Rattan & Eco-tourism. Finding alternatives uses for the Belantikan Forests

Thank you for your interesting questions about Belantikan Conservation Programme (BCP). You are right, Belantikan does need protection and we are looking for protected status, but we want this under local management with the involvement of the village communities. Protected status would then stop all legal logging and mineral extraction. We are working with the village communities of the Belantikan, who are highly dependent upon the forests, to identify and implement sustainable ways to generate an income. The working relationship between the communities and the BCP team is an honest and open one and this really helps to facilitate our work here.

The BCP has a strong focus on sustainable agriculture with an emphasis on rattan harvesting. The Balai Belajar is the training centre for this and monthly meetings are also held here to evaluate the projects. Since the project started the number of people engaged in rattan harvesting has increased sharply from only one or two people per village, harvesting rattan occasionally, to over 20 people now deriving an income from it. The BCP has identified markets and traders and put the communities in touch with them and in recent months, the communities twice sold rattan at a profit with no intervention from project staff. Rubber cultivation is also being established and training sessions are again held in the Balai Belajar.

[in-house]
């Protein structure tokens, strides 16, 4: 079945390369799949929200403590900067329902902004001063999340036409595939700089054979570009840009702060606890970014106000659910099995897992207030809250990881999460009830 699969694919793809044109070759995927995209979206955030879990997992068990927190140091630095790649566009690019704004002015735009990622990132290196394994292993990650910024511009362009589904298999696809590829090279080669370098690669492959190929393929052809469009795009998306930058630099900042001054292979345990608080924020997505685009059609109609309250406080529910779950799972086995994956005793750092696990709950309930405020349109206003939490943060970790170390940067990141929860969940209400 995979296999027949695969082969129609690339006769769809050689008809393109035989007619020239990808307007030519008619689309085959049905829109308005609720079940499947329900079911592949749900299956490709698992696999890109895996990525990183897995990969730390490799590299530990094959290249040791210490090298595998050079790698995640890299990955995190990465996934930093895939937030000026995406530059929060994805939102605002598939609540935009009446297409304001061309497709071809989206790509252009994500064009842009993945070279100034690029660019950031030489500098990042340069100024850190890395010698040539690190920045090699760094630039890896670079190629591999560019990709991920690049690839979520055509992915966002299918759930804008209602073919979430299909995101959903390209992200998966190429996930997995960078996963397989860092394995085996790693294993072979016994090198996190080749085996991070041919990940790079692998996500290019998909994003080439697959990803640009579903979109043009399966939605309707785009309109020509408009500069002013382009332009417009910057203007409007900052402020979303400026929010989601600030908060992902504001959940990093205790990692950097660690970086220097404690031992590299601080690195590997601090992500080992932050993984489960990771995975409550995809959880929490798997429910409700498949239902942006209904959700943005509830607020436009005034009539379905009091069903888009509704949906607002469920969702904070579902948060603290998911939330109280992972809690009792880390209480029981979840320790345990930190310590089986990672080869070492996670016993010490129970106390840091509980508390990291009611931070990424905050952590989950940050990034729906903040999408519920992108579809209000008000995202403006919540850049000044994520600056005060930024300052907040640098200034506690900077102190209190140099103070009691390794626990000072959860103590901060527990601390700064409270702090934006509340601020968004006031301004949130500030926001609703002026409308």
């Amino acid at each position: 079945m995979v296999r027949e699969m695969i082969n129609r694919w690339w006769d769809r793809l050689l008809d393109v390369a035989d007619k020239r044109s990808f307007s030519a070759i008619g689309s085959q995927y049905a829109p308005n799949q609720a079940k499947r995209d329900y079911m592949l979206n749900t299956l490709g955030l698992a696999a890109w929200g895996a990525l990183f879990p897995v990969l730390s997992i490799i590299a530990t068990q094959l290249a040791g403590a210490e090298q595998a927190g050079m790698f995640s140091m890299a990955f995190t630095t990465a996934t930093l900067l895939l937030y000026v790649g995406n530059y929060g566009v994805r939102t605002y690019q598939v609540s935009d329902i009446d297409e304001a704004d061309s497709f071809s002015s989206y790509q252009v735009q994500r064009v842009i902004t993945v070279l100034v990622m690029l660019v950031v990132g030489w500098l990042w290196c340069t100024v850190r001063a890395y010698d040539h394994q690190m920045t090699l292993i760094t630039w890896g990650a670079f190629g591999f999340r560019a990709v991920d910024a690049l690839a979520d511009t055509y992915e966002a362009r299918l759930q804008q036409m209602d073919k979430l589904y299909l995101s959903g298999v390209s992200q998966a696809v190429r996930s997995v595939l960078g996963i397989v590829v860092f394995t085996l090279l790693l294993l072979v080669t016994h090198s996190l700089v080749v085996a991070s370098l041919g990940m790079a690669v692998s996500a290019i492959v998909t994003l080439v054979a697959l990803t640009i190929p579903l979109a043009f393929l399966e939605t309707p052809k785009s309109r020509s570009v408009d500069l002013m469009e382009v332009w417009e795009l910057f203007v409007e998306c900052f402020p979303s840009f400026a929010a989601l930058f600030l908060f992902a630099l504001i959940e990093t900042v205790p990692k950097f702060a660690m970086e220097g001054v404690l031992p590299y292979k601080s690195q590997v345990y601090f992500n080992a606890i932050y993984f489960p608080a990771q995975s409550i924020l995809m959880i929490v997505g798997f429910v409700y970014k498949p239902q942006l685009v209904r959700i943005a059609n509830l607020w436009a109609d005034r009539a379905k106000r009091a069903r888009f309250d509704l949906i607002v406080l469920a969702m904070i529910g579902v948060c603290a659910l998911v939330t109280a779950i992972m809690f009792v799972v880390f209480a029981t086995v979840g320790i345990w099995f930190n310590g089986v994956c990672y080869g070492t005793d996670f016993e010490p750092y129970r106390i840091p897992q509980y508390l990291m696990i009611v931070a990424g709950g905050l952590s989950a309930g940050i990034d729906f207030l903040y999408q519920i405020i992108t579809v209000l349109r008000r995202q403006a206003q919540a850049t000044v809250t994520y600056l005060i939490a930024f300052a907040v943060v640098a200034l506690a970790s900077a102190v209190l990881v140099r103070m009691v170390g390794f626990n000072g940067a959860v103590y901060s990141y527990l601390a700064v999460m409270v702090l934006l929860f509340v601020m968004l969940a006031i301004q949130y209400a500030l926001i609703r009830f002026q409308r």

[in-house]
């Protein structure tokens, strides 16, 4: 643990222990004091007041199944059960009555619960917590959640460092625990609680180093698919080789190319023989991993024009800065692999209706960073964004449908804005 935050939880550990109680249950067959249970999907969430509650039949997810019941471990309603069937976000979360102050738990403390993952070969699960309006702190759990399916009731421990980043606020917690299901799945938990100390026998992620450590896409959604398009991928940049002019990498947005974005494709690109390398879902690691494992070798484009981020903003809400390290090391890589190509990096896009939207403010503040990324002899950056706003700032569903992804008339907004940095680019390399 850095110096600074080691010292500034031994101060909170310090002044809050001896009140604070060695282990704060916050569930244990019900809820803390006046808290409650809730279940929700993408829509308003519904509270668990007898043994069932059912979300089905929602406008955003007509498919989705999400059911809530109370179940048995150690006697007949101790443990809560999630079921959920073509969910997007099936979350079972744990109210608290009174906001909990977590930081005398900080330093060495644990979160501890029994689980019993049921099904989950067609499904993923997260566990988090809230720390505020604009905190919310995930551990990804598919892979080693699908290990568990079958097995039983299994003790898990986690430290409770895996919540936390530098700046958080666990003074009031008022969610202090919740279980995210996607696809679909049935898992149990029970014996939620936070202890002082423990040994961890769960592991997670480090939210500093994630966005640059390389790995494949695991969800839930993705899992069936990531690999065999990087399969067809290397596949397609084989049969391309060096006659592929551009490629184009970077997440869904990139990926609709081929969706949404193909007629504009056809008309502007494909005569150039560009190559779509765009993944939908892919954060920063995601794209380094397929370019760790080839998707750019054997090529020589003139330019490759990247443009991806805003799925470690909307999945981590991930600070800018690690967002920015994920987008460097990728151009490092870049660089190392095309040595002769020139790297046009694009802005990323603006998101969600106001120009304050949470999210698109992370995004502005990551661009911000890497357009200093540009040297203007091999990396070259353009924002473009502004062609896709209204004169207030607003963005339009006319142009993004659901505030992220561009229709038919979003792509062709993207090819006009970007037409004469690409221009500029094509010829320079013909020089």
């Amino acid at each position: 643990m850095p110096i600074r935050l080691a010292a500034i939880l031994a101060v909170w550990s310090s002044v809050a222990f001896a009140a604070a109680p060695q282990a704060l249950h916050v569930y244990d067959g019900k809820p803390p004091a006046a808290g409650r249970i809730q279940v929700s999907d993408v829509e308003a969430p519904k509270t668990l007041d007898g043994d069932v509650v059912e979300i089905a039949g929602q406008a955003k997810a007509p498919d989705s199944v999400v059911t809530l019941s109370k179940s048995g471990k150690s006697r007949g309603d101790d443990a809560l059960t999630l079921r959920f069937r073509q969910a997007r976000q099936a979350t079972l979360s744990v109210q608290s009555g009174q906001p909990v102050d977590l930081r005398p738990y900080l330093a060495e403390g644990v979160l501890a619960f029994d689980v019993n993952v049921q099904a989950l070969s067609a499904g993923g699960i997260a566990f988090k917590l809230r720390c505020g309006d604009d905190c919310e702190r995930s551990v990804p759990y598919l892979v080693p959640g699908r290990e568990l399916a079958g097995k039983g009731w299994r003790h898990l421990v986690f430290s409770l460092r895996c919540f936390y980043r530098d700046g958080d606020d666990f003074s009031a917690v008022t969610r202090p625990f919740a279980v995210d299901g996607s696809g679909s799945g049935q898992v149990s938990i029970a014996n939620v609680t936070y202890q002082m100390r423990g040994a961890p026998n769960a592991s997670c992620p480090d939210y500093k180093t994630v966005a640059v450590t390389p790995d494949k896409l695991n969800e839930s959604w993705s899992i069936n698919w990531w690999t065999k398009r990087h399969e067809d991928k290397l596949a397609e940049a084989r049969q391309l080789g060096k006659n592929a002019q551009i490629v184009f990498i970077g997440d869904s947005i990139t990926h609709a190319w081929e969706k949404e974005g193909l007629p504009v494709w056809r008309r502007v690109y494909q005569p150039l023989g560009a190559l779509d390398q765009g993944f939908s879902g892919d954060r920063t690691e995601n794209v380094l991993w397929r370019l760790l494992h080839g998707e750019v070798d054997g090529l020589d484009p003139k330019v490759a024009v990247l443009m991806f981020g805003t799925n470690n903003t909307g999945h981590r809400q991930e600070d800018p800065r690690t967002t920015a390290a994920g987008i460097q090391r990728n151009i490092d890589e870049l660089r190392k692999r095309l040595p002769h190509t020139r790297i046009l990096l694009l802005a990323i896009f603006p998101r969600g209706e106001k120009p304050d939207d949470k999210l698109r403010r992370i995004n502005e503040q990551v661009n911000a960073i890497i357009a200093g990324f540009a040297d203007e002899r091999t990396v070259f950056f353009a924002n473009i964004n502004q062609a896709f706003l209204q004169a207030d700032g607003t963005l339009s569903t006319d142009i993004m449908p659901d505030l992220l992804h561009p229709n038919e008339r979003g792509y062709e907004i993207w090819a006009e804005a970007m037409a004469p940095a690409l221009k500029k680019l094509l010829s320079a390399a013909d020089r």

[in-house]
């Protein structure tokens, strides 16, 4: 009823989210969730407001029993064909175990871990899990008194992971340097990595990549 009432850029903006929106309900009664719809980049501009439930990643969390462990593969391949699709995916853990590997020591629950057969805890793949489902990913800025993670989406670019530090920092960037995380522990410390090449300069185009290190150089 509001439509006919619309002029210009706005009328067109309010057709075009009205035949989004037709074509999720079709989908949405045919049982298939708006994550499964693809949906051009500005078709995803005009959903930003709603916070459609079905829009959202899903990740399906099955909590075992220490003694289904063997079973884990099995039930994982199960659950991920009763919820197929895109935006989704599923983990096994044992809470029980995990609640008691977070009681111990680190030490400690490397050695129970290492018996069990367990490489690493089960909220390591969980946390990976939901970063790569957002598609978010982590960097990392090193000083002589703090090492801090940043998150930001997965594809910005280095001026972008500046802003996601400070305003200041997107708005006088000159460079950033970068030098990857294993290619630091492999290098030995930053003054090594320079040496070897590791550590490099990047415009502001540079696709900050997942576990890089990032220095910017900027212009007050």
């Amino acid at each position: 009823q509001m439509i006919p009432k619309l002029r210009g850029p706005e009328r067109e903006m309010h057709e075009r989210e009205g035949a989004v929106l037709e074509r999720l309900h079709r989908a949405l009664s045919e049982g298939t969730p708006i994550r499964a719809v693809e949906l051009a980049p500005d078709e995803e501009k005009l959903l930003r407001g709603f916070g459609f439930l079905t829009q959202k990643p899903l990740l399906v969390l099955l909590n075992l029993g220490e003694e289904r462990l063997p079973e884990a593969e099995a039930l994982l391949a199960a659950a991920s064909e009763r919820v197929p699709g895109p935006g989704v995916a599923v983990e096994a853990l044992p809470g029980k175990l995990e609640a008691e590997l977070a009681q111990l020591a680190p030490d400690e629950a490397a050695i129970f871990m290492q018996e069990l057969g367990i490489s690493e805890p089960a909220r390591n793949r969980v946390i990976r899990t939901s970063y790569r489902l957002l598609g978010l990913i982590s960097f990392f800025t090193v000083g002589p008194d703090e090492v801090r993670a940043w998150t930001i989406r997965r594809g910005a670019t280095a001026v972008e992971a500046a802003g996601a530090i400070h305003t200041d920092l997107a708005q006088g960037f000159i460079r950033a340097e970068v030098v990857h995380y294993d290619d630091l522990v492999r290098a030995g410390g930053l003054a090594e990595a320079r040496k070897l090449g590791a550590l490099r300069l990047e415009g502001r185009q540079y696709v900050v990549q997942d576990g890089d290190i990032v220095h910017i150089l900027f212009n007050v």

Balai Belajar

The Balai Belajar

An eco-tourism programme has been designed in consultation with the villages and we hope this will also generate alternative income. We are looking to run the first trip later this year. Participants will visit and stay at the villages and will have a unique opportunity to witness the local rituals and ceremonies, not to mention experience Belantikan’s incredible wildlife and natural wonders.

However, things are never simple. For those of you who are from Europe you might be aware that there is currently a European Union directive that bans flying on all of Indonesia’s airlines. This makes eco-tourism difficult, as it is virtually impossible to get travel insurance and our Study Tours to Tanjung Puting National Park have had to be postponed as a result. We still plan to establish eco-tourism in Belantikan and we will have to find a way around the EU directive!

More on Belantikan and its treasures soon…

Thank you.